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Over the years I’ve learned some hard lessons when it comes to landscape photography and the obligatory use of a tripod. Love them or loath them, tripods are an essential piece of kit for landscape photography. With these 5 simple tips I hope to help you love your tripod and improve your photography experience.
When you need to shoot a vertical image you’ll find it much more comfortable to tilt your camera to the left (counter clockwise) when using a ball head. If you tilt it to the right (counter clockwise) you’ll discover that things get really cramped, especially if you want to get your camera low to the ground and you can’t physically fit your arm in the space you’ve got left.
Most cameras also have the battery compartment under the hand grip on the right side so when you need to change batteries you’ll find it much easier if your camera is tilted to the left (counter clockwise). If you look at the image above you’ll notice all of the camera controls are easily accessible on the top of the camera.
I often see my beginner students trying to use brute strength to reposition the camera on their ball head tripod. The result will eventually be a broken ball head, and on one extreme occasion I actually watched the camera pop out of the clip and plummet to its untimely death.
So if you need to reposition your camera simply loosen one of the locking mechanisms on the ball head, reposition it, and then tighten the locking mechanism. You’ve paid for all of that engineering, you might as well use it.
Sounds obvious right? I’ve been shooting professionally for a few years and yet I still occasionally do this. It makes sense to hold on to your tripod when shooting in gale force winds. But in most circumstances you won’t need to do that and you’ll capture much sharper images without the vibration of your hands touching the tripod.
The purpose of a tripod is to keep your camera perfectly still so that you capture a beautifully sharp image. Touching it defeats the purpose – so hands off!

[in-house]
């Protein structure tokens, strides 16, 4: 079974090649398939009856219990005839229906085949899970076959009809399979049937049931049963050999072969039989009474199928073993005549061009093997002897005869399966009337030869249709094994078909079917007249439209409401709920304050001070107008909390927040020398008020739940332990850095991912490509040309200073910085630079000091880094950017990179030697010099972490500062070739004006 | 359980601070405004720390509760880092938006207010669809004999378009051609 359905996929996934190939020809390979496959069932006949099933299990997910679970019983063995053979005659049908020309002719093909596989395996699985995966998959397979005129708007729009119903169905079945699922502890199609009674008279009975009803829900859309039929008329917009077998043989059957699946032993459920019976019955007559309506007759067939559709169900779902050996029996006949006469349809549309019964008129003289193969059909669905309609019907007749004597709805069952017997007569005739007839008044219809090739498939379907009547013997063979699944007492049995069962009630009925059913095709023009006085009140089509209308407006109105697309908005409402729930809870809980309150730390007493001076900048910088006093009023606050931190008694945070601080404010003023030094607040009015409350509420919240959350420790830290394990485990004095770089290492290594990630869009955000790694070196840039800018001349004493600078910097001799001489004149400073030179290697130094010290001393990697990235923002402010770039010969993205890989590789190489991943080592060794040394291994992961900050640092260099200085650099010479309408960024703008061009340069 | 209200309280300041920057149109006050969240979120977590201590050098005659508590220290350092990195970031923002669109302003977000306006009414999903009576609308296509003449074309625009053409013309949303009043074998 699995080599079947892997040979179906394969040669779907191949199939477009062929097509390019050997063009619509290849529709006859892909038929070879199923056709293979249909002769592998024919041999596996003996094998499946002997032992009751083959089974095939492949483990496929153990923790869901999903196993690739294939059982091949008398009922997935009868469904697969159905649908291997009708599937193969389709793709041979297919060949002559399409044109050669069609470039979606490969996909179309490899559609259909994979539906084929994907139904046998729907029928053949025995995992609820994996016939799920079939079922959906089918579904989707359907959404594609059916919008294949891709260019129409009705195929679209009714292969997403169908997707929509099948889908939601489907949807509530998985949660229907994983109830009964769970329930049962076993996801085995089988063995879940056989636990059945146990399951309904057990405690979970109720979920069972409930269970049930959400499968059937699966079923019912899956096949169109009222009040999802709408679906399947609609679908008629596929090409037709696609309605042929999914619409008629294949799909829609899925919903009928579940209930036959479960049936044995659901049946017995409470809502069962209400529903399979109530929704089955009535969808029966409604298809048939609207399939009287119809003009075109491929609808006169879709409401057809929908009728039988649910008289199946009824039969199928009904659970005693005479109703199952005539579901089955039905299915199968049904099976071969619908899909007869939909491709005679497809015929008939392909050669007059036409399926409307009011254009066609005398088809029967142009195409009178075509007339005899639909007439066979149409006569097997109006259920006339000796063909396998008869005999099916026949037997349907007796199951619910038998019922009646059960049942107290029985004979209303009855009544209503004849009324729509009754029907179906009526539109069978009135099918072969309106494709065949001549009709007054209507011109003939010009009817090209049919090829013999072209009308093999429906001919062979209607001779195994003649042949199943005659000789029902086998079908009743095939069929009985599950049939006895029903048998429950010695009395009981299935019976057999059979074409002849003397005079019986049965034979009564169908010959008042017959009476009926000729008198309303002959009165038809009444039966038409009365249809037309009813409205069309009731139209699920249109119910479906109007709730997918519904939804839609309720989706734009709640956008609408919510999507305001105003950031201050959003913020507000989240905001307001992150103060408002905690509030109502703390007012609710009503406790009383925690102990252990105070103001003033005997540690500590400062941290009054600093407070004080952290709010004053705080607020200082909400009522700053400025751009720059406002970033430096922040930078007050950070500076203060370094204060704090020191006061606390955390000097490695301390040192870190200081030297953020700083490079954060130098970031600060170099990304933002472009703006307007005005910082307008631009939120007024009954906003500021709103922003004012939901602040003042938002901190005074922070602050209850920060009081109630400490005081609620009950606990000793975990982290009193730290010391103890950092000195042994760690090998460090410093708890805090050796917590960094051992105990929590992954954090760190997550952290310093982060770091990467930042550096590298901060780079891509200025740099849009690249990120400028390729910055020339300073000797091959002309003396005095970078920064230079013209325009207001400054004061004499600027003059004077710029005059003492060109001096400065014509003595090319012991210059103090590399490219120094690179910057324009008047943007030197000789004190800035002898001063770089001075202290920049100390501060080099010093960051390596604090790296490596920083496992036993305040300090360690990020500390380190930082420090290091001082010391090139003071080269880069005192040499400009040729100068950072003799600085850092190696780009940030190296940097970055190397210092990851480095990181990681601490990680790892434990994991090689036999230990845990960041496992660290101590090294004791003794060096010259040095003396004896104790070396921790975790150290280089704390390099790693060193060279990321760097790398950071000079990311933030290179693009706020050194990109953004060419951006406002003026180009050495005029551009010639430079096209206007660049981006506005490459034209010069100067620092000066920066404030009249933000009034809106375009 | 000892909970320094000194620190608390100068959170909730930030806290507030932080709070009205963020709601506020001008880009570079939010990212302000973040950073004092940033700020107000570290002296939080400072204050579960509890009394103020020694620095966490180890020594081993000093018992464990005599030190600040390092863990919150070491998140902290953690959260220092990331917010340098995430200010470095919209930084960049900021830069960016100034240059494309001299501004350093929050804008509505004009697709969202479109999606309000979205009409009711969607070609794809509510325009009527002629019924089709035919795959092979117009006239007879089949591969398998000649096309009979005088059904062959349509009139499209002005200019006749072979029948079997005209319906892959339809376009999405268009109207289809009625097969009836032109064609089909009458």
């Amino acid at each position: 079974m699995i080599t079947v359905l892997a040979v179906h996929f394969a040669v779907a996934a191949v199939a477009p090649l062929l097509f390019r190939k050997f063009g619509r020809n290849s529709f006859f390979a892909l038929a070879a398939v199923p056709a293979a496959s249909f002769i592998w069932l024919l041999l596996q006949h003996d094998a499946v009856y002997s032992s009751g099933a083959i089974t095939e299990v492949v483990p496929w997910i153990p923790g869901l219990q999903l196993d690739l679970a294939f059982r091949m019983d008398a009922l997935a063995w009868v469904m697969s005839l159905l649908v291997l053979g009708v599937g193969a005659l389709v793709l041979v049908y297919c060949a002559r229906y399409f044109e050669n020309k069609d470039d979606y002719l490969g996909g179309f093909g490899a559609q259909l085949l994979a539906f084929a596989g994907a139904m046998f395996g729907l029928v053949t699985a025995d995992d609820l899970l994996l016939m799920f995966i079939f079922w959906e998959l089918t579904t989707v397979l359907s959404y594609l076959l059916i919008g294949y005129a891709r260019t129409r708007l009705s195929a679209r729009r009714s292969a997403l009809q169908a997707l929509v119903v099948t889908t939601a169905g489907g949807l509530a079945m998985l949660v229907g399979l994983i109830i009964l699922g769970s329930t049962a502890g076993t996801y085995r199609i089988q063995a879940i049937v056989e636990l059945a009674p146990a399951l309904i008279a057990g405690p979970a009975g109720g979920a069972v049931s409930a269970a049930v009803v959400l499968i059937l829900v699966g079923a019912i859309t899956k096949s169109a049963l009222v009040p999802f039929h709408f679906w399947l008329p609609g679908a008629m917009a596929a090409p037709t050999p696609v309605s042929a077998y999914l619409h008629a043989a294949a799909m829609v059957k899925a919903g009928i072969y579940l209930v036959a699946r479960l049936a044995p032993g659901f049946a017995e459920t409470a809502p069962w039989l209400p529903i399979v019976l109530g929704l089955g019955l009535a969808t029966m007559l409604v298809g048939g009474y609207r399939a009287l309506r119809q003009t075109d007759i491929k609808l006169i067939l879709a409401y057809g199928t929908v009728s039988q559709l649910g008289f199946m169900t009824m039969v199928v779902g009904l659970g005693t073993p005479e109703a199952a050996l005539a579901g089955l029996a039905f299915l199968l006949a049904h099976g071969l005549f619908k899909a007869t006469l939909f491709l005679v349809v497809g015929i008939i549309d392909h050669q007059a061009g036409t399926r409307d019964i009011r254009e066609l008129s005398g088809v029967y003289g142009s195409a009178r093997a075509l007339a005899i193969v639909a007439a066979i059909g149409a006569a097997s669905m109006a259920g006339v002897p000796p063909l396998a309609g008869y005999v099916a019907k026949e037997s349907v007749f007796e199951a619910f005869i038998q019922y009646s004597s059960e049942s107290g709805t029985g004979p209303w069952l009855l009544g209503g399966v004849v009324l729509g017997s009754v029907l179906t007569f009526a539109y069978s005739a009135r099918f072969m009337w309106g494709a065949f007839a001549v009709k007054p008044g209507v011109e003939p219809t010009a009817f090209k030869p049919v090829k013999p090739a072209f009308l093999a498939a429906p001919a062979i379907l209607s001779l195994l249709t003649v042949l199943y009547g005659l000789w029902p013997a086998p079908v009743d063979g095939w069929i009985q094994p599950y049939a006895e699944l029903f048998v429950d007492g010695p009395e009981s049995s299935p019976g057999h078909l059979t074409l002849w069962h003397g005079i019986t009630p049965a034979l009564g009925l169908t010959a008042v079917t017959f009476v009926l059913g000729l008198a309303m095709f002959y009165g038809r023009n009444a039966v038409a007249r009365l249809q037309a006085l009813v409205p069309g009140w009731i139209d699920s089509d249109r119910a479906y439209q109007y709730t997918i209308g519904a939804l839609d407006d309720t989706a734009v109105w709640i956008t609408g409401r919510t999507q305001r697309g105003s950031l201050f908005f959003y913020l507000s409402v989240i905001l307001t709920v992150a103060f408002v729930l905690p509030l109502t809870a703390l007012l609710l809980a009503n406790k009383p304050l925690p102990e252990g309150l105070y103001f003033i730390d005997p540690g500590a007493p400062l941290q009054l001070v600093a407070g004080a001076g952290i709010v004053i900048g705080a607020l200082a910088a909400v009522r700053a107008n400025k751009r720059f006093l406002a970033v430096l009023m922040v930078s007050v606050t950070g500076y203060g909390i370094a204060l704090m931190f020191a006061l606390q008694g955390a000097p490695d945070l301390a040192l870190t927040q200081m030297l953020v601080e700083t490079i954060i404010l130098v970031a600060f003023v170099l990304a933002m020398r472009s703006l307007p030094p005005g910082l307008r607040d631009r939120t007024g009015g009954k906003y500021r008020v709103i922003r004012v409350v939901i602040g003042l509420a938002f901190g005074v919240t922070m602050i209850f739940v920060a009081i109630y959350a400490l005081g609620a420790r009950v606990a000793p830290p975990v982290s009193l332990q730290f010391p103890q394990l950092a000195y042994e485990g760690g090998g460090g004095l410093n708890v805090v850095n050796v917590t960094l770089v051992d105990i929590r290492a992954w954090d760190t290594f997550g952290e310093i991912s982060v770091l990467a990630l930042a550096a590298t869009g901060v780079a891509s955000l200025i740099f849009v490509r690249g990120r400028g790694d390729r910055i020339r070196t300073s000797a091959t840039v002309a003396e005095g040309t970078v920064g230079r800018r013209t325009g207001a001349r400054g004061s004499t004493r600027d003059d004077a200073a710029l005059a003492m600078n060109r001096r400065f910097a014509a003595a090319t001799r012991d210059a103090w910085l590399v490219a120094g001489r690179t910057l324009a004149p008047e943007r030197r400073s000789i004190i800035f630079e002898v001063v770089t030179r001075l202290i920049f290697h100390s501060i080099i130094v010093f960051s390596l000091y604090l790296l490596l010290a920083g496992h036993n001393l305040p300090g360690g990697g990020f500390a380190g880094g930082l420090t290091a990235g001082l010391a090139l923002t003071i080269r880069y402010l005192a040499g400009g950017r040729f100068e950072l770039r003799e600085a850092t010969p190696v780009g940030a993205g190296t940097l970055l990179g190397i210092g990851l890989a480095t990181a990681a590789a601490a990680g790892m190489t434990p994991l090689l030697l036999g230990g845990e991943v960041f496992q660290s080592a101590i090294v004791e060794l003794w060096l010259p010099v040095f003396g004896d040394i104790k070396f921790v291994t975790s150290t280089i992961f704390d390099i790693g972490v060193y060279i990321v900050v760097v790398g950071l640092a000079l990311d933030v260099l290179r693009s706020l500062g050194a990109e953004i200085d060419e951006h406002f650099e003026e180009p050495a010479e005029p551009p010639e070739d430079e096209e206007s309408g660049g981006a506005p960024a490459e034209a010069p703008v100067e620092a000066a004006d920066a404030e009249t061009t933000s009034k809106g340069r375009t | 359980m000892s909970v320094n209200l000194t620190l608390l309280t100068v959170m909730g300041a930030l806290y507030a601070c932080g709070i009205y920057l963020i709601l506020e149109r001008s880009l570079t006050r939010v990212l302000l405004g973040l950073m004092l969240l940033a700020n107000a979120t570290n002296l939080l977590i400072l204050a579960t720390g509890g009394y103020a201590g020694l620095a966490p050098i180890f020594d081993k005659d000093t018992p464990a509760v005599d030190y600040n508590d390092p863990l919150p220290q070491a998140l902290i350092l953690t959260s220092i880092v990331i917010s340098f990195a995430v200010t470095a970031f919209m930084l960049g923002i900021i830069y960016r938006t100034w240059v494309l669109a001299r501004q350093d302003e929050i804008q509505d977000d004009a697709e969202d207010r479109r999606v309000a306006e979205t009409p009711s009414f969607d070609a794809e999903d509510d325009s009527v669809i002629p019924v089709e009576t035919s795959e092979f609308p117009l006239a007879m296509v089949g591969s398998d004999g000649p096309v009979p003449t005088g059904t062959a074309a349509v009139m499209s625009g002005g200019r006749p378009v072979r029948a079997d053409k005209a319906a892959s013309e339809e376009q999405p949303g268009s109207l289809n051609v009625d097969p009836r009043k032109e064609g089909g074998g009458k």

A common problem with tripods is that the screw which attaches the clip mount to the ball head can often work itself loose. Be sure to always carry the correct hex key for those rare but vitally important moments when you’ll need it.
I also recommend that you make sure that all of the other locking mechanisms on your tripod are firmly locked down. If there’s even the slightest amount of play in any of these you’ll have problems later during post-processing if your images don’t line up and you planned on blending multiple exposures.
Check that the legs lock securely as well – the screws may need to be tightened from time to time. Sometimes the legs work themselves loose and can slowly close in on themselves causing movement during your exposure, or worse – the entire tripod to collapse.
If you do a lot of shooting in rivers, lakes, and oceans, you’ll discover that your telescopic tripod legs magically suck in and store water. To avoid a surprise drowning of your camera, be sure to remove the camera before you pick up the tripod and tip it upside down as water from the legs will pour out of the top of the tripod – all over your precious camera.
It’s also a good idea to do this before putting the tripod back in your car, tent, or camera bag. The last thing you want is a soggy tent.
I’ve got more tips where these came from so please let me know if you’d like to see more. If you’ve got your own tips to add please post a comment and let me know what tripod lessons you’ve learned the hard way.
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